The Luxury Reporter Magazine Issue 32

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HOME Hues We Are?


Down Memory Lane

WINE 10 Aged Bourbon Whiskey Of The Century



CONTENT Editorial Publisher/Managing Editor Funke Osae-Brown Staff Writers Angel James Amole Johnson Awero Amole Creative Director Brian Uche


Web Design Dele Odufuye, Tsaboin

Advisory Board Mrs. Mercy Omoyeni Mr. Ogbeni-Tope Awe Mr. Julian Osula Mrs. Bola Balogun Mrs. Nkiru Olumide-Ojo Dr. Phil Osagie Mrs. Florence Olumodimu

Hues We Are?


Down Memory Lane

Cover Photo Credit Image Credit



Between Patek Philippe and Rolex, Which Has Better Investment Value


10 Aged Bourbon Whiskey Of The Century


19. Cover Story


5 Difference Between Made To Measure, Bespoke Suit


Tokunbo Chiedu Talks Her New Baby, FLEC


Editor’s Note


It’s the Season To Bloom


elcome to mid-year, it has been an interesting year post-pandemic. Although the world is yet to get over the effec t of the Corona virus pandemic, yet commerce is picking up gradually across the world. In the spirit of the gradual return to bustling economic activities in the luxury sector, we feature a very distinguished personality on our cover. He believes good rewards are important in the workplace to drive performance. Therefore, he started, a platform that sells luxurious plaques. These are rare designs that will not go out of vogue. In the same vein, Tokunbo Chiedu is pushing the boundaries for female entrepreneurs in


the luxury sector with FLEC. This is a season for men to stand out of the crowd through their dress sense. We highlight the different between Bespoke and made-to-measure suit. Finally, Hues Are We, talks about the colours of the season including some colours that ruled from 2019 till date. These and more are for your reading pleasure this June. Have a great mid-year! - FOB Follow me on: Instagram: @funkeosaebrown Twitter: @funkeadetutu Facebook/LinkedIn: Funke Osae-Brown



Hues Are We? From yellow to beige, the last decade was a burst of colours writes ADEDOYIN JOHNSON.


early in the world of interior design, colour plays a prominent role. It is seen as the lifeline of a space. It brings the entirety of the area alive. Since the beginning of the last decade, the taste for colours has moved from monotone to polychrome. Scandinavian chic was the in-thing. Dark greys, cool monochromes and bleached wood were the favourite colours for interiors. Also, different variations of pink, from powder pink to baby and fuchsia pinks took centre stage. For living rooms, there was an in ltration of icecream shades, pistachio green, lavender, even peach – as homeowners became more ambitious with colours and are more optimistic about the world. It was a form of rose-tinted escapism from monochromes to more daring brilliant colours. The years 2016 to 2017 were ones of extremes and the chromatic tide duly turned. The political, economic and ecological events of 2018 would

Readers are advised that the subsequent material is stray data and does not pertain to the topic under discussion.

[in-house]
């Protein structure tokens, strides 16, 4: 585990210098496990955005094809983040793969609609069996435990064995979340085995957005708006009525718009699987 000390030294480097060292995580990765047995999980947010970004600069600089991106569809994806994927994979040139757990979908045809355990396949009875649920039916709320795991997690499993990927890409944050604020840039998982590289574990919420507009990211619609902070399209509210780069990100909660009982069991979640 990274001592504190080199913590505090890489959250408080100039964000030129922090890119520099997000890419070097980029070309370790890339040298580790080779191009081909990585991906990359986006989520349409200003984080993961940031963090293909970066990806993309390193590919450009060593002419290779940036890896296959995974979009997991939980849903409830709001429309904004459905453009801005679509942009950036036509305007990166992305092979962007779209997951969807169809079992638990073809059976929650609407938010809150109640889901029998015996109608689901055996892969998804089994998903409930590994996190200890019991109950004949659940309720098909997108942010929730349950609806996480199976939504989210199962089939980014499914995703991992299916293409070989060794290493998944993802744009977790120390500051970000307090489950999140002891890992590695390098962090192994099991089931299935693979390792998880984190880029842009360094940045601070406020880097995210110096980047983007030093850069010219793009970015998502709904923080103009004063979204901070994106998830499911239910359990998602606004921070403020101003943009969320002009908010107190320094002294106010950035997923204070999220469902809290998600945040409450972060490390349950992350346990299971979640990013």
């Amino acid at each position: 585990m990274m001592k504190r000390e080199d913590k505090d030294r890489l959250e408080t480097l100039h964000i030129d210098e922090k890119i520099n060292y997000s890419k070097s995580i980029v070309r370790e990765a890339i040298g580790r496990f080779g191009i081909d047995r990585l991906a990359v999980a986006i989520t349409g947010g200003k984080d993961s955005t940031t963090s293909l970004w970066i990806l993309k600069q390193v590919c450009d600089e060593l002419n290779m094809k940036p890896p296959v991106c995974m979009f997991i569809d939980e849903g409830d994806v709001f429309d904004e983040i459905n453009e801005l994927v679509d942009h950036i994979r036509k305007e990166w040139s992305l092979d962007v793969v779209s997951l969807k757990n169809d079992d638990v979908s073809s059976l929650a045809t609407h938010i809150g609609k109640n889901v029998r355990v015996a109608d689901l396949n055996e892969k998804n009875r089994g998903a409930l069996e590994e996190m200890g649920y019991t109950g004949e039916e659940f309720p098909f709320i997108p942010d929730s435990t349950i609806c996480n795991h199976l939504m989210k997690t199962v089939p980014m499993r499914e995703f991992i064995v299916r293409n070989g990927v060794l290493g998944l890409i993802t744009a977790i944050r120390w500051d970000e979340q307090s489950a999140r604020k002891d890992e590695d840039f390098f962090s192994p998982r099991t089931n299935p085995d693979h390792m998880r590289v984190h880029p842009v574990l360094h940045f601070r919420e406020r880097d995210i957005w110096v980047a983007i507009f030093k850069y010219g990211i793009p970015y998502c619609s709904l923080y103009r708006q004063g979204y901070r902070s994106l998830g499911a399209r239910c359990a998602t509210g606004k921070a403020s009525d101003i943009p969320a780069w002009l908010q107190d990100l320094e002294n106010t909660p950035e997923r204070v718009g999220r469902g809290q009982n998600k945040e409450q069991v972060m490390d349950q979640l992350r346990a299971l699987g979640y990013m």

also de ne people's taste for colours. It heralded the rise of Gen-Z Yellow. Fashion designers and retailers keyed into the sassy yellow, clocking strong sales of yellow designs as clients fell in love with the naturally joyful, bright colour. For interior design, sunlight yellow was the real deal. Interior designers used yellow to create an atmosphere that nurtured a sense of freedom and energy. For them, it was an ideal choice for dark hallways and small rooms; yellow expands any space and adds sunshine to a room without natural light. “Naturally, yellow attracts our attention like no other colour,” says interior designer, Remi Fagbohun. “Cheerful, energetic yellow adds instant warmth to any room, particularly soft, pale shades that are easy on the eyes. Muted yellows like buttercup, vanilla, saffron or sand could help brighten a space with limited natural light, or



make a space with high ceilings feel cosier.” A dealer at Dulux paints believes that chartreuse, a warm hue halfway between lemon yellow and lime green, is also a right colour for an interior that has made a strong impression on clients for many years. It is called chartreuse because it resembled the colour of the sweet French liqueur called yellow chartreuse, introduced in 1838. A vivid colour that demands attention, chartreuse can range from a pale citrus yellow to a bright neon lime. In its lightest form, chartreuse makes a great wall colour for creating earthy, natureinspired rooms; in its boldest, most brilliant form, it makes a striking impact as an accent hue. “A splash of chartreuse will work wonders to help break up the neutrals in any room, especially when used in unexpected spaces, like window trim, door frames and inside shelves and bookcases. When used as an accent, chartreuse is the perfect foil for charcoal grey and looks crisp and fresh when paired with bright white. It also looks fabulous when paired with lots of white and warm wood tones, like oak and timber,” he explains. From yellow, people's taste moved to superbly sophisticated jewel hues like a topaz to terracotta, citrine, amethyst, aquamarine, teal and turquoise.